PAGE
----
cylonlover (1921924) writes "There’s something comforting about a map with “You are here” marked on it, but not when the arrow points to a spot where giant asteroids are whizzing by like cannon balls in a pirate movie. NASA has released a map of the inner Solar System showing the orbits of the 1,400 Potentially Hazardous Asteroids (PHA) known as of early this year. According to the agency, the plots show the orbits of asteroids over 460 ft (140 m) in diameter that pass within 4.7 million miles (7.5 million km) of Earth."
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Super-slippery SLIPS coating now transparent and more durable

cylonlover cylonlover writes  |  1 year,24 days

cylonlover (1921924) writes "Joanna Aizenberg, Ph.D. and her team at the Wyss Institute for Biologically Inspired Engineering at Harvard University have improved upon the Slippery Liquid-Infused Porous Surfaces (SLIPS) technology they developed back in 2012. The ultra smooth surface, which the team claims is the slipperiest known synthetic surface, has now been made transparent and more durable, giving it the potential to make the issues glass has with sticky liquids, frost and ice formation, and bacterial biofilms a thing of the past."
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New "fishless" feeds could make aquaculture more sustainable

cylonlover cylonlover writes  |  1 year,25 days

cylonlover (1921924) writes "When it comes to commercial aquaculture, a lot of people have some legitimate concerns – fish farms can introduce antibiotics, anti-algal chemicals and concentrated fish waste into the ocean; escaped fish can upset the local ecological balance; and wild fish still need to be caught in large numbers, as a food source for some species of farmed fish. While there have been recent efforts to address the first two concerns, the fish-in-the-fish-food problem is now being taken on in two different research projects. These are aimed at replacing the fish content in fish feed with more sustainable ingredients."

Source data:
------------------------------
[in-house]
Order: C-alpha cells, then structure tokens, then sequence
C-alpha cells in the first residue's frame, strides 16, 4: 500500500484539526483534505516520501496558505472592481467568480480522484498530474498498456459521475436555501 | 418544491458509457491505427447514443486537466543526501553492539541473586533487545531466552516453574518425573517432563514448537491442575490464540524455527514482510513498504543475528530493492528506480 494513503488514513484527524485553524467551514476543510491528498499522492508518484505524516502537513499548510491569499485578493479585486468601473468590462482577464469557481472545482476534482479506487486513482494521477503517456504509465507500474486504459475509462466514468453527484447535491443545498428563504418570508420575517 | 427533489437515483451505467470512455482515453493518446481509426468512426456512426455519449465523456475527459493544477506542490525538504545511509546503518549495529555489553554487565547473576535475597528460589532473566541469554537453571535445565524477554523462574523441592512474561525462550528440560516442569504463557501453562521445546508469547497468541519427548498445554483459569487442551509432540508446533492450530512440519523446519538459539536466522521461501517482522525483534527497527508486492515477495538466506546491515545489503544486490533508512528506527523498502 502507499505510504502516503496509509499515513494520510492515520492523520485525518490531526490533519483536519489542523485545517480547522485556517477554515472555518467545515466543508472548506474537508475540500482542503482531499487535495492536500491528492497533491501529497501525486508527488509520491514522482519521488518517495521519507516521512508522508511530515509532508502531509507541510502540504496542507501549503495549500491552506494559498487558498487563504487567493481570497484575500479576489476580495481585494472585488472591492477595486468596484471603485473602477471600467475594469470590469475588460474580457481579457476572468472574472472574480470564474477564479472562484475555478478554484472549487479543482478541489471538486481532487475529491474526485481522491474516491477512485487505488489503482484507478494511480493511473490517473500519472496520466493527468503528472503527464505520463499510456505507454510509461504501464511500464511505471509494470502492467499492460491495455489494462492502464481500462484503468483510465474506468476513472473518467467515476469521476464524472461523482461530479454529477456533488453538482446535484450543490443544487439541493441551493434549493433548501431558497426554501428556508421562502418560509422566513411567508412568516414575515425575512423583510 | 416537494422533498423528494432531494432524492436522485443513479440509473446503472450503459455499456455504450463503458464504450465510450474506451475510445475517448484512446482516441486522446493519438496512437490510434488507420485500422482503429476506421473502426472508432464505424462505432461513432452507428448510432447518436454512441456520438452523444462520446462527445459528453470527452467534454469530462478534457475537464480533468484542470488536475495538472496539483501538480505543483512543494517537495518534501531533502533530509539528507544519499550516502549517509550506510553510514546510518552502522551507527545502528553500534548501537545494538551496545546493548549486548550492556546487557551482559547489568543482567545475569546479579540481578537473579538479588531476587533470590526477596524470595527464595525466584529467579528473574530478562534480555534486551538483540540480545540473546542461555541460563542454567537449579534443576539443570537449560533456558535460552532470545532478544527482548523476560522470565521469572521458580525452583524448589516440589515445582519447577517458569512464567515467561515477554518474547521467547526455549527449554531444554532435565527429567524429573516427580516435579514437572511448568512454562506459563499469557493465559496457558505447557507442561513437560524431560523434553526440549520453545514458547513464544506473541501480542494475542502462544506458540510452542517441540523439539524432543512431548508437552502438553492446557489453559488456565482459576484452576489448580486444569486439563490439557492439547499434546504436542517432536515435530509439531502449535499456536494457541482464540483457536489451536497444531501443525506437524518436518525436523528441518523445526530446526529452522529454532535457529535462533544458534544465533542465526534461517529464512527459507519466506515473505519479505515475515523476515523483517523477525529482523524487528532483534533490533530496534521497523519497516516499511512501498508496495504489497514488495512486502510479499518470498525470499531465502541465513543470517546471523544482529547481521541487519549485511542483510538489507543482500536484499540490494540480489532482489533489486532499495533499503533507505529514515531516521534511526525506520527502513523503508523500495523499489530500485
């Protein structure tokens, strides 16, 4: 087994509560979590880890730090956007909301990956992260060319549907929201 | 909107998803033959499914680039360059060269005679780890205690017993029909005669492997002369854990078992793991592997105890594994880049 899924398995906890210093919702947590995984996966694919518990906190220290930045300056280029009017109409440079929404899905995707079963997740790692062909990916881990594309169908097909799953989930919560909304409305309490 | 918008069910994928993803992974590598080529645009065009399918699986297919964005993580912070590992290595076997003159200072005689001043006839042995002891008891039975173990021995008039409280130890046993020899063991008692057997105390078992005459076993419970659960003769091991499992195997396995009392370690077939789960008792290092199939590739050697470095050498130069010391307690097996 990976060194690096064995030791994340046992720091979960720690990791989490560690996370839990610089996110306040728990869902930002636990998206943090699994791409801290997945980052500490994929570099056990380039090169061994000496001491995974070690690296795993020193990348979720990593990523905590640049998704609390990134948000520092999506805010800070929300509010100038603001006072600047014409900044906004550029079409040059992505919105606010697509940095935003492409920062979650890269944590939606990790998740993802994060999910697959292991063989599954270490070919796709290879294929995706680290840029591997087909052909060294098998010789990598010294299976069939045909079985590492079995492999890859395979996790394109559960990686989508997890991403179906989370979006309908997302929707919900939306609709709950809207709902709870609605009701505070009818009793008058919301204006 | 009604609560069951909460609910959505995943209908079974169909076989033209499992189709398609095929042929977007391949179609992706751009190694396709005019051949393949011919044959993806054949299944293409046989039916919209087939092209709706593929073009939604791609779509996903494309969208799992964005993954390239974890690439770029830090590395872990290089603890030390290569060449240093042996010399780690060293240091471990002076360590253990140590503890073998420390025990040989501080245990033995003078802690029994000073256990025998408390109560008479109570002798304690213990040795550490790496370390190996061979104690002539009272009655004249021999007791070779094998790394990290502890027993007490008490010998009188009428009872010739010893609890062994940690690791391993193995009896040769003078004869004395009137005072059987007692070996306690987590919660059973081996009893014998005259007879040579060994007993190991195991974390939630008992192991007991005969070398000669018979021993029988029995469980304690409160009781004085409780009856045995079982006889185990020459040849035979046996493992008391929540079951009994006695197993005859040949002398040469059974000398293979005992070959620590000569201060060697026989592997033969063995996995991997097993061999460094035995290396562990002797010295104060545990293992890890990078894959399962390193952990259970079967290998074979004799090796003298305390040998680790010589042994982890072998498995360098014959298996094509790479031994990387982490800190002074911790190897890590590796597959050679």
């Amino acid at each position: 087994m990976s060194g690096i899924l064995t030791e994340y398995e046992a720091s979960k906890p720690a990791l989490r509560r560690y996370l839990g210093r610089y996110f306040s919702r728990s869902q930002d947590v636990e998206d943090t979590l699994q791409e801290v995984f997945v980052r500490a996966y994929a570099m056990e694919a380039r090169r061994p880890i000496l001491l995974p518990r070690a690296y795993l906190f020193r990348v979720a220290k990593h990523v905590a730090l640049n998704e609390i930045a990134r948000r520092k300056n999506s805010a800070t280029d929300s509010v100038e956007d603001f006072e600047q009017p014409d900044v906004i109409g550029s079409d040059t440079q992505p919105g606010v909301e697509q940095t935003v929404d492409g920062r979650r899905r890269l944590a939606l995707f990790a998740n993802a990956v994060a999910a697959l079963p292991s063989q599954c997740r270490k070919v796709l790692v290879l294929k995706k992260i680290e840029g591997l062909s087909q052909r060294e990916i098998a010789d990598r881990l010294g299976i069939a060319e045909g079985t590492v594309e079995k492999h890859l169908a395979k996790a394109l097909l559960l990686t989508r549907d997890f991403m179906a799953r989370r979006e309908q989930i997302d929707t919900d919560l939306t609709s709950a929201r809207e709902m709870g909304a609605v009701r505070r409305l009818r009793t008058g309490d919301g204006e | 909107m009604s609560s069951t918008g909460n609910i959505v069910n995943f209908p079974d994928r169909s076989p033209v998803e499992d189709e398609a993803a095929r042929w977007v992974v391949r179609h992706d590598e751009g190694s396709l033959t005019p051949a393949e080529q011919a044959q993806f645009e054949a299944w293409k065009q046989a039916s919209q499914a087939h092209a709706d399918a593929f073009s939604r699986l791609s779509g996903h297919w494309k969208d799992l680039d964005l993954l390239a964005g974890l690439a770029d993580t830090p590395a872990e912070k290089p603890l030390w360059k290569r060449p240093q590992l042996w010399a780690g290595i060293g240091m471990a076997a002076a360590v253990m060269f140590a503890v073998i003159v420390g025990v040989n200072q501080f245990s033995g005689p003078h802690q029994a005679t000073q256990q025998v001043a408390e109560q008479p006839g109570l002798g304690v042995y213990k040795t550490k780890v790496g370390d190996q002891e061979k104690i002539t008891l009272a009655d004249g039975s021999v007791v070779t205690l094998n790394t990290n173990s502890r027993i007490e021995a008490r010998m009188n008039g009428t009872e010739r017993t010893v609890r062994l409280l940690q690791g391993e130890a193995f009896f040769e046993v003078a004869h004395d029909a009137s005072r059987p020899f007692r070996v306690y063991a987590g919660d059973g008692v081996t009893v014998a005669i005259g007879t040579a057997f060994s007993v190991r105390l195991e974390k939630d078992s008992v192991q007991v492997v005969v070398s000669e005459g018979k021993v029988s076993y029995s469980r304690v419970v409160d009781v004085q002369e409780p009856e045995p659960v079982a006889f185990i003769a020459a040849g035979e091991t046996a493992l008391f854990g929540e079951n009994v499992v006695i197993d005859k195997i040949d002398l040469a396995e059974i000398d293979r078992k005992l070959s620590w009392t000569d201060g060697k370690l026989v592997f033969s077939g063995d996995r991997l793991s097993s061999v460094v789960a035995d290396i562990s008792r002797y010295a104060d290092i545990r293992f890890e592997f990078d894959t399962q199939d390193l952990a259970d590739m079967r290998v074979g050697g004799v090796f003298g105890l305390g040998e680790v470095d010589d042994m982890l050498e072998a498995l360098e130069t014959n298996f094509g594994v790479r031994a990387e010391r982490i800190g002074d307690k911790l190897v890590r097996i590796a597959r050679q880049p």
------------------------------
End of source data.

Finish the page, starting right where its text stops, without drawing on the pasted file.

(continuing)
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First public tasting of US$330,000 lab-grown burger

cylonlover cylonlover writes  |  1 year,27 days

cylonlover (1921924) writes "If Professor Mark Post of Maastricht University ever opens a burger bar, you might want to take a close look at the prices before you order. On Monday, at a press conference in London, a burger made by Post and his team was served that cost a cool €250,000 (about US$330,000). The reason? The beef that went into making it never saw a pasture and the people in the white coats who handed it to the chef weren't butchers, but bioengineers.

"The burger had a very bland, neutral flavor,” said Josh Schonwald, Chicago-based author of Taste of Tomorrow. “The thing that made it most similar to real beef was the texture. When I bit into it, I was impressed with the bite and how it had a kind of density that was familiar.""

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Radical new icebreaker will travel through the ice sideways

cylonlover cylonlover writes  |  1 year,28 days

cylonlover (1921924) writes "Given that icebreakers clear a path for other ships by traveling through the ice head-on (or sometimes butt-on), then in order for one of them to clear a wider path, it would have to be wider and thus larger overall ... right? Well, Finland’s Arctech Helsinki Shipyard is taking a different, more efficient approach. It’s in the process of building an asymmetric-hulled icebreaker that can increase its frontal area, by making its way through the ice at an angle of up to 30 degrees."
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NASA and ESA to communicate with lunar orbiter using lasers

cylonlover cylonlover writes  |  about a year ago